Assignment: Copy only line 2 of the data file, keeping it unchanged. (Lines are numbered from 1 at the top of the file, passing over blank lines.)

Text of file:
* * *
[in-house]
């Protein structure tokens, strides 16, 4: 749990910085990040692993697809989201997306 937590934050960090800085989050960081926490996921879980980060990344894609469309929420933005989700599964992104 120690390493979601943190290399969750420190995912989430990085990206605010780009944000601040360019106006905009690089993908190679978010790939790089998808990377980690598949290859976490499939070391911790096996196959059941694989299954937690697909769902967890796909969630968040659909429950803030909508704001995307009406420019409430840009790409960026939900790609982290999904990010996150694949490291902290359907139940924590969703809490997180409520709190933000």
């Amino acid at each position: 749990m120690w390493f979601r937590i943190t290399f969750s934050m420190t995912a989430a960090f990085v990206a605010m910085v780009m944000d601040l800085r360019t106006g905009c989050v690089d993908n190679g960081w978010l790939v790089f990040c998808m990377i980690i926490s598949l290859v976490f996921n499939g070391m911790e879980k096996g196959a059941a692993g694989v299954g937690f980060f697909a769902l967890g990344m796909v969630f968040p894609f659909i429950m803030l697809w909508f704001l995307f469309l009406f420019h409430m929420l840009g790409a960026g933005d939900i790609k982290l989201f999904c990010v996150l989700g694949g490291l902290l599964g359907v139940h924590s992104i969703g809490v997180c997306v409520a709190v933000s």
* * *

């Protein structure tokens, strides 16, 4: 749990910085990040692993697809989201997306 937590934050960090800085989050960081926490996921879980980060990344894609469309929420933005989700599964992104 120690390493979601943190290399969750420190995912989430990085990206605010780009944000601040360019106006905009690089993908190679978010790939790089998808990377980690598949290859976490499939070391911790096996196959059941694989299954937690697909769902967890796909969630968040659909429950803030909508704001995307009406420019409430840009790409960026939900790609982290999904990010996150694949490291902290359907139940924590969703809490997180409520709190933000």